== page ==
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Category:    Home > Reviews > Western > Drama > TV > Bonanza: Adventures With The Cartwrights/Heroes Of The Old West (Mill Creek DVD Sets)/Tracker (2011/Lionsgate DVD)

Bonanza: Adventures With The Cartwrights/Heroes Of The Old West (Mill Creek DVD Sets)/Tracker (2011/Lionsgate DVD)


Picture: C/C/C+     Sound: C/C/C+     Extras: C-/D/D     Main Programs: C+



Now to look at some Western material that diehard fans will want to know about.



Bonanza: Adventures With The Cartwrights is another of the many low-budget DVD lines of the show that have flooded the market since the VHS days, but CBS DVD has been issuing “Official” DVD sets of the series with archive prints and extras that are better than this.  While this has a very weak documentary, the CBS set has some good extras and more of them.  For what I have to say on the show, go to this link:





This set has 32 episodes over 4 DVDs, but it is just not as good.  Now CBS just need sot start issuing Blu-rays of the show as their prints are that good.


Mill Creek fares a little better with their genre compilation set simply titled Heroes Of The Old West which has more worn Bonanza prints as well an episode of Outlaws and 13 episodes of the Clayton Moore The Lone Ranger.  The ten films (not on Blu-ray yet for a while) include seven John Wayne films (Blue Steele, McClintock!, Sagebrush Trail, Texas Terror, Paradise Canton, Lucky Texan and Randy Rides Again), plus Santa Fe Trail (with Errol Flynn, Ronald Reagan & Olivia De Havilland), Wild Fire (with Bob Steele & Sterling Holloway) and Riders Of The Whistling Skull with Ray “Crash” Corrigan.  That’s not bad, bur like the Bonanza set, the 1.33 X 1 video and Dolby Digital 2.0 Mono audio is on the weak side, so only expect so much.  This set has no extras.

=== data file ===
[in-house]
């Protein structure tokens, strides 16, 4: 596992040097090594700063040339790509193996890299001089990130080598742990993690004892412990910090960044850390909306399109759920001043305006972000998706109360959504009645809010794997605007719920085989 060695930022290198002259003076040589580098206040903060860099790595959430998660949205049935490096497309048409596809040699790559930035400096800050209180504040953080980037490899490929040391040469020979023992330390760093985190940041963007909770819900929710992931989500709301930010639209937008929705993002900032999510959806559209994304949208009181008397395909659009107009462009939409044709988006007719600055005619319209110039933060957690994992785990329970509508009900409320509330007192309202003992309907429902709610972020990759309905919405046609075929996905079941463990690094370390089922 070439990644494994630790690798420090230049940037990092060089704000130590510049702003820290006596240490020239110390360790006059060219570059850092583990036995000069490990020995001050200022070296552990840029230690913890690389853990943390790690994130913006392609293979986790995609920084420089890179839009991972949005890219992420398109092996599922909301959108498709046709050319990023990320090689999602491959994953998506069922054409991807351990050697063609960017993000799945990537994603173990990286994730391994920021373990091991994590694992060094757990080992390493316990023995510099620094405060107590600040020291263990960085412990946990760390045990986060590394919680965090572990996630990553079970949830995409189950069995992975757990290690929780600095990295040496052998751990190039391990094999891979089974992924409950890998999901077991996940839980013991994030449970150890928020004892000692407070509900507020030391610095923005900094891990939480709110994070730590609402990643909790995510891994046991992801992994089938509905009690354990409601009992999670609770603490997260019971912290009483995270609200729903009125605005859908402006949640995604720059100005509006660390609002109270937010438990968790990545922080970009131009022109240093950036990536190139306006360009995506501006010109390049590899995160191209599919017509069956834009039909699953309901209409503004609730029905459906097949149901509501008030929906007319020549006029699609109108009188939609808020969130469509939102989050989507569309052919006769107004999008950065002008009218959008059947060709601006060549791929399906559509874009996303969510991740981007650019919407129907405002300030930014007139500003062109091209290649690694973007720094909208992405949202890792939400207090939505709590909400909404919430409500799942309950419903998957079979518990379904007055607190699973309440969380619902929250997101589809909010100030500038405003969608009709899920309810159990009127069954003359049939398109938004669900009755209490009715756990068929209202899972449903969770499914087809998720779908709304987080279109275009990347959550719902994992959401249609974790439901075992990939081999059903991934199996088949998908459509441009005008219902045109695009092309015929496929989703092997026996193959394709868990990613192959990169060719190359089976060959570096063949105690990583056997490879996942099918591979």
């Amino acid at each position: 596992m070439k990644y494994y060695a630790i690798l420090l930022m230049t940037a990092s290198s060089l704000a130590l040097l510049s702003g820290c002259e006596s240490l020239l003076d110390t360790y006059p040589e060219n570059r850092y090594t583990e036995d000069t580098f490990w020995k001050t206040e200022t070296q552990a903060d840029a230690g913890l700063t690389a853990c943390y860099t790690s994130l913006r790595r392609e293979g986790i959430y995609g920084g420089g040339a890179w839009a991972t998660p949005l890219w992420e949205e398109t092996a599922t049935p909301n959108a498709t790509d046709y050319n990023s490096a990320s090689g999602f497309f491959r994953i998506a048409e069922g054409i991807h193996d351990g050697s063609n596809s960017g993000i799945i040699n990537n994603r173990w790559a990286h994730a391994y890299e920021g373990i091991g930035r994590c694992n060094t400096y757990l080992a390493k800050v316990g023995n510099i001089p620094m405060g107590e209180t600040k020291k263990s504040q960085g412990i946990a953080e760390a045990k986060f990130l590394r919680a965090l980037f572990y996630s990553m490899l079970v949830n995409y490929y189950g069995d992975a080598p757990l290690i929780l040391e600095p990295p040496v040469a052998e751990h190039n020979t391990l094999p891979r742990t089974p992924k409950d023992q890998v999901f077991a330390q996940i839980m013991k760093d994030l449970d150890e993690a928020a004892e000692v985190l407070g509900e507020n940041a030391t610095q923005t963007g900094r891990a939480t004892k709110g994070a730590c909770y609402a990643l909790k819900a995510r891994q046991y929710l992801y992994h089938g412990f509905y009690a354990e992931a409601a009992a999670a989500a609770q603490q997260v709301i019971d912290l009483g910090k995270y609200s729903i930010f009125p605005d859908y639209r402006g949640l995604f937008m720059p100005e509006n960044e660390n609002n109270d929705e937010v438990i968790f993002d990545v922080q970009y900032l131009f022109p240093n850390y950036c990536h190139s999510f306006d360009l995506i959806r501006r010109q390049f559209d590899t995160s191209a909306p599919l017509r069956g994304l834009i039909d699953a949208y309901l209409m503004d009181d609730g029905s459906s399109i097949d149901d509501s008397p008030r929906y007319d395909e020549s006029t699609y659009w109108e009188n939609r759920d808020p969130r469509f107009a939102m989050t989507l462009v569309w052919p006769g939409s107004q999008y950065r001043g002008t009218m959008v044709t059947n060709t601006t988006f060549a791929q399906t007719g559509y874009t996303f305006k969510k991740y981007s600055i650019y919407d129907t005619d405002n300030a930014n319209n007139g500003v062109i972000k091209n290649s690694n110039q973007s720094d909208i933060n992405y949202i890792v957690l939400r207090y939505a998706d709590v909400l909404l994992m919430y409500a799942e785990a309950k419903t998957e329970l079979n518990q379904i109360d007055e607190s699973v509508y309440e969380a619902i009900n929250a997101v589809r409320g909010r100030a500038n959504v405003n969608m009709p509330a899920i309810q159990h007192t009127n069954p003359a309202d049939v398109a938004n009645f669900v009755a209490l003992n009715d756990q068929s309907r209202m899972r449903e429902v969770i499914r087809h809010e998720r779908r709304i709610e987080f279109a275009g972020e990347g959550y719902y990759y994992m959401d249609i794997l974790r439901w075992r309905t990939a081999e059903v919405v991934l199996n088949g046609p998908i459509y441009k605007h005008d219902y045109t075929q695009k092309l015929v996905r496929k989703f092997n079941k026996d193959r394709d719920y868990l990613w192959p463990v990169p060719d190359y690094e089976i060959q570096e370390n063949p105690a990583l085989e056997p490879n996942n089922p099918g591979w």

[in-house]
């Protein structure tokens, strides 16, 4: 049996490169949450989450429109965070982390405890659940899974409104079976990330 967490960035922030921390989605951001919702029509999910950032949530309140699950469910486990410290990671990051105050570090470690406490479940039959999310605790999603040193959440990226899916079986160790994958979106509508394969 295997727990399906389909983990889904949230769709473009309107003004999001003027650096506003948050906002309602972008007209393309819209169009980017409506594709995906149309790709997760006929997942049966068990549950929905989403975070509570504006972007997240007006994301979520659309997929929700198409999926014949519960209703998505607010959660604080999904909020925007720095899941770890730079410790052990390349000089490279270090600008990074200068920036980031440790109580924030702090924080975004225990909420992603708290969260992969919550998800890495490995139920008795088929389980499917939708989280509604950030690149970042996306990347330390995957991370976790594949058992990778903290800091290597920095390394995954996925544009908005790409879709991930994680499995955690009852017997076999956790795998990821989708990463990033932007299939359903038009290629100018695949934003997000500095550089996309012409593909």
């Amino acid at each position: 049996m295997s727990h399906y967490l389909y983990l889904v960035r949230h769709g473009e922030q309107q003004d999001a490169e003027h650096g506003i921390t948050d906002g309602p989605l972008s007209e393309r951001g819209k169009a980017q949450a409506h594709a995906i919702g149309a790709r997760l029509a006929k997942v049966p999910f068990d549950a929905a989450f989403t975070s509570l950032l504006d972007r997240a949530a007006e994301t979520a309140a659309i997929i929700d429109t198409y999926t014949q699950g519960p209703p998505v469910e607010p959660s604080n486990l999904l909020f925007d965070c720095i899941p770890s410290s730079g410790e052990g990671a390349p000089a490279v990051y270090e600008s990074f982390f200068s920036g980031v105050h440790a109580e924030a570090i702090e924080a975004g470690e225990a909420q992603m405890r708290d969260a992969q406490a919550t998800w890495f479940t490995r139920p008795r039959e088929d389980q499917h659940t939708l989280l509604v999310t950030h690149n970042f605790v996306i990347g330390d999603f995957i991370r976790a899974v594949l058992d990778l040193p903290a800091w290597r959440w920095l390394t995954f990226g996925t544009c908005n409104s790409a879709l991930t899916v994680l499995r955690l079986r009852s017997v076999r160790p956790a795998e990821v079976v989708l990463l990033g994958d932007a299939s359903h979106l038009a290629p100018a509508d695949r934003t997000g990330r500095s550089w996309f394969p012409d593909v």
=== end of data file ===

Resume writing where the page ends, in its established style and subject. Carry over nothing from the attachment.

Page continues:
That leaves us with Ian Sharp’s Tracker (2011), a British/New Zealand co-production form the journeyman director putting character actor Ray Winstone up against Temuera Morrison (Once Were Warriors, the Star Wars prequels) as characters in a battle of wills, with the history of racism and segregation in New Zealand when a Maori man (Morrison) is accused of a murder he may not be guilty of.  What should have been a raw, gritty film in the Sam Peckinpah/Robert Aldrich tradition wants to have it both ways.  It wants to be both ways by being seemingly gritty, yet also being a drama with some prestige, which are contradictory things.  Mr. Sharp should have just let loose and made this a film real battle between the men.  The actors are certainly up to it, but by being lite, maybe politically correct on some level and more worried about awards than coming across as possible exploitation, the film ultimately does not ring as true as it should have making it only a little above a typical TV movie.  I still liked the performances and leads, both whom are still too underrated for our (movie fans) own good, make the one difference that make this worth a look.


The anamorphically enhanced 2.35 X 1 image is a little soft throughout, which in this case is a combination of the format and styling of the film (so it looks like it is in the past), but it has some fine location work and the use of the scope frame by Director of Photography Harvey Harrison, B.S.C., is more good than poor.  The Dolby Digital 5.1 lossy mix is not badly recorded, but this is a dialogue-based film and the surrounds are only so good, which made me wonder if a lossless mix might bring out more from the soundmaster.  Extras include Cast/Crew Interviews and a Trailer Gallery.



-   Nicholas Sheffo


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